ESPN Sports Business Editor Analyzes Impact of Magic Johnson’s Dodgers Deal

ESPN's Keith Reed shares his perspective on Magic Johnson's historic purchase of the LA Dodgers and what it means for the sport

On March 28, it was announced that the Guggenheim Partners, a group that includes Earvin “Magic” Johnson, would purchase the Los Angeles Dodgers from owner Frank McCourt at a record $2.15 billion, the largest sum ever in sports history. Economists are clamoring about the deal and whether it was financially sound but in sports nothing is certain until the players hit the field. BlackEnterprise.com tapped Keith Reed, Senior Sports Business Editor at ESPN magazine, to discuss the details of the landmark deal and what type of influence Magic can truly have on the Dodgers.

What does it mean for Magic to make this deal in Los Angeles?

I have to guess if it weren’t the Dodgers he probably wouldn’t be doing this deal. Him owning the Dodgers is as close to a homecoming as you can get for Magic. He spent the height of his fame and celebrity in Los Angles and they welcome him like a son and a native in that town. He represents an excellence in Los Angles that not even Kobe Bryant can match. Magic is everything to the fans there.

What are the pros of having Magic own the Los Angeles Dodgers?

Right off the bat, the level of credibility for the team’s ownership has increased. Before Magic, the fans had no confidence in the McCourts and little confidence in a team that had shown poor financial management coming into this sale. As iconic of a figure as Magic is in business, sports and in Los Angeles, he is like a hero coming in to save the day by lending the ownership instant credibility. Along with his leadership comes community support and most importantly sponsorship. His presence will undoubtedly change the perception of the team and boost morale in the locker room.

Being that Magic is only a minority owner in this deal, what type of influence do you think he will have in the day-to-day?

If you know anything about his work you know Magic will have a significant influence on the way this team is run; maybe not on the field but certainly in the front office. He is not a baseball guy but he is a very astute sports guy and that’s where his expertise will lie in this ownership group.

Also, a lot of running a team is what you are doing to sell sponsorships and when it is time to sell, Magic will be their ace in the hole. They have this firepower they didn’t have before. I’d be surprised if the Dodgers didn’t use Magic in every pitch for sales or corporate box seats.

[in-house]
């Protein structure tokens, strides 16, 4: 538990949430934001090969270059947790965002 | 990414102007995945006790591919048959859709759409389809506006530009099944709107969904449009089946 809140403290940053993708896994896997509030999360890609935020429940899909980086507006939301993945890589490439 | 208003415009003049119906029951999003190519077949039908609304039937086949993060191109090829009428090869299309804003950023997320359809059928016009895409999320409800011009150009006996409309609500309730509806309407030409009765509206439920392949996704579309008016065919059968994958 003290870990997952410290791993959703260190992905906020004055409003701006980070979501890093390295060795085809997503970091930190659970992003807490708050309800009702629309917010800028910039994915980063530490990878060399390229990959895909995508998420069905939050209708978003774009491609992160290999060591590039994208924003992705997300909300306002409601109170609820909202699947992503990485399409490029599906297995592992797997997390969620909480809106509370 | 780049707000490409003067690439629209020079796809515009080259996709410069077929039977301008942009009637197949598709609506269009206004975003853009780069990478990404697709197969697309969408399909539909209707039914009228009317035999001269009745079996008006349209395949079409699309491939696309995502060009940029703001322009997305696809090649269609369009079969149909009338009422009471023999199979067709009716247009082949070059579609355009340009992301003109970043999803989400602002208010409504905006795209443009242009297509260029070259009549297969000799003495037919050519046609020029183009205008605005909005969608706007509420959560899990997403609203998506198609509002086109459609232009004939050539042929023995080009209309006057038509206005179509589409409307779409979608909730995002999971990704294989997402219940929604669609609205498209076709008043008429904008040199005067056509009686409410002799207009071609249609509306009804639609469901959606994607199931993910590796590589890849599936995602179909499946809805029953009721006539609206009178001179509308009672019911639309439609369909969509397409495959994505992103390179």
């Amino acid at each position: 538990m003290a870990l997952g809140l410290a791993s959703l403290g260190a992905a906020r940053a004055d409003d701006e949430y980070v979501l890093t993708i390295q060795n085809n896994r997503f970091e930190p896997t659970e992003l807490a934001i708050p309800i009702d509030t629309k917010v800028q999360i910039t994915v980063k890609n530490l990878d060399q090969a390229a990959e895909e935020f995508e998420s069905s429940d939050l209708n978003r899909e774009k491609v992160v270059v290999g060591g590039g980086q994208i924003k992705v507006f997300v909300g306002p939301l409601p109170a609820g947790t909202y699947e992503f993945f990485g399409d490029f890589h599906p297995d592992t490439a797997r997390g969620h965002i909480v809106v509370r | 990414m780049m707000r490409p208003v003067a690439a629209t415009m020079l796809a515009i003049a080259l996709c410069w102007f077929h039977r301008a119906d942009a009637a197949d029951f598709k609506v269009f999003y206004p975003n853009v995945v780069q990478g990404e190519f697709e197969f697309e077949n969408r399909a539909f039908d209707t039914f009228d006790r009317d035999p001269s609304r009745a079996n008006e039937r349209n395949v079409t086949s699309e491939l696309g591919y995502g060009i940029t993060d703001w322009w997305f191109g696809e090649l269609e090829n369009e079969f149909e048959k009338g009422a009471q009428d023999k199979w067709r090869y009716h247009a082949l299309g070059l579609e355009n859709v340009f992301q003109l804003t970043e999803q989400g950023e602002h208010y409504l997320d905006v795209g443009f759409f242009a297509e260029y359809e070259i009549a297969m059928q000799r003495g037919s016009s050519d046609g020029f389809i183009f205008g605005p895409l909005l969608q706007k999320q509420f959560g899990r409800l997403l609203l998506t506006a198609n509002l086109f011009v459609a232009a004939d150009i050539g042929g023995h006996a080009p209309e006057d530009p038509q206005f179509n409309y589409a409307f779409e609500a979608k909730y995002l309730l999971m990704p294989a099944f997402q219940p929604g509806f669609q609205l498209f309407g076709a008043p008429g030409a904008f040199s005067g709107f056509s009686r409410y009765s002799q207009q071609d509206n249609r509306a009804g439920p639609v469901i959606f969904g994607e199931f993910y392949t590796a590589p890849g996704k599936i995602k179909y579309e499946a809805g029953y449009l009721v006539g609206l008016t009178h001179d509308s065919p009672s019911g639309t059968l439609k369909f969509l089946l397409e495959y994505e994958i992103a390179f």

What are your thoughts on the Dodgers’ $2 billion price tag, the largest in sports history since the $1.47 billion deal for English Premiere League’s Manchester United in 2005?

I’m shocked at the astronomical price because it far exceeds the previous largest price spent for a team by more than a half billion dollars. Soccer is popular worldwide and one of its most notable teams didn’t fetch a price more than an American MLB team that will never have world play. The sticker shock on the price also lies in the fact that the Dodgers weren’t doing well on the field, this goes all the way back to Manny Ramirez‘s contract and them still not getting any value out of it. Then there’s the front office, which was in dismay with the McCourt divorce. This team went from total shambles both on the field and in the front office to such a high price tag that it’s a total shock. It makes you wonder what the plans are going forward.

Although it’s sports, at the heart of every team it’s business and the Guggenheim Partners have to have some sort of business plan to make this work. In business, you don’t buy something for more money than you think you can make from it. Magic and his group have to do something that can bring them enough revenue to keep the team financially successful and keep it competitive in order to make it worth more that the $2.15 billion they spent.

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